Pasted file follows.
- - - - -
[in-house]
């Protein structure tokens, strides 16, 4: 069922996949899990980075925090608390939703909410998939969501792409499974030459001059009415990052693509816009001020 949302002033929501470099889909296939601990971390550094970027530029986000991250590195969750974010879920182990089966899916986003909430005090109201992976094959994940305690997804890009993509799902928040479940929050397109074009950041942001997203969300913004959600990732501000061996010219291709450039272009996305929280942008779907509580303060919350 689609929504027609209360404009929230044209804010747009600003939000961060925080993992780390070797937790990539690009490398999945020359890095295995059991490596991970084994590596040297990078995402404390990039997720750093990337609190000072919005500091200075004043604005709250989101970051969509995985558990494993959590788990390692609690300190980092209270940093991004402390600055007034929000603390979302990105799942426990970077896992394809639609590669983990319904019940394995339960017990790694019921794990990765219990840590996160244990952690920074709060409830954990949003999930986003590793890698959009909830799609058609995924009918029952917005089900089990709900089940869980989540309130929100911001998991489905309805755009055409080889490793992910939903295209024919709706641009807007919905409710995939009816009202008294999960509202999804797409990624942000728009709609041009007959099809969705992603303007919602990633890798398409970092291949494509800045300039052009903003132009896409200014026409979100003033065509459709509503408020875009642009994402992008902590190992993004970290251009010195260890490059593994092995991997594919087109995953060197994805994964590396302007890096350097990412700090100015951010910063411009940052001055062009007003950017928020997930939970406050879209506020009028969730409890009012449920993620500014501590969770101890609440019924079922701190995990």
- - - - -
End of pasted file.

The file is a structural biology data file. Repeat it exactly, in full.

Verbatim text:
[in-house]
């Protein structure tokens, strides 16, 4: 069922996949899990980075925090608390939703909410998939969501792409499974030459001059009415990052693509816009001020 949302002033929501470099889909296939601990971390550094970027530029986000991250590195969750974010879920182990089966899916986003909430005090109201992976094959994940305690997804890009993509799902928040479940929050397109074009950041942001997203969300913004959600990732501000061996010219291709450039272009996305929280942008779907509580303060919350 689609929504027609209360404009929230044209804010747009600003939000961060925080993992780390070797937790990539690009490398999945020359890095295995059991490596991970084994590596040297990078995402404390990039997720750093990337609190000072919005500091200075004043604005709250989101970051969509995985558990494993959590788990390692609690300190980092209270940093991004402390600055007034929000603390979302990105799942426990970077896992394809639609590669983990319904019940394995339960017990790694019921794990990765219990840590996160244990952690920074709060409830954990949003999930986003590793890698959009909830799609058609995924009918029952917005089900089990709900089940869980989540309130929100911001998991489905309805755009055409080889490793992910939903295209024919709706641009807007919905409710995939009816009202008294999960509202999804797409990624942000728009709609041009007959099809969705992603303007919602990633890798398409970092291949494509800045300039052009903003132009896409200014026409979100003033065509459709509503408020875009642009994402992008902590190992993004970290251009010195260890490059593994092995991997594919087109995953060197994805994964590396302007890096350097990412700090100015951010910063411009940052001055062009007003950017928020997930939970406050879209506020009028969730409890009012449920993620500014501590969770101890609440019924079922701190995990």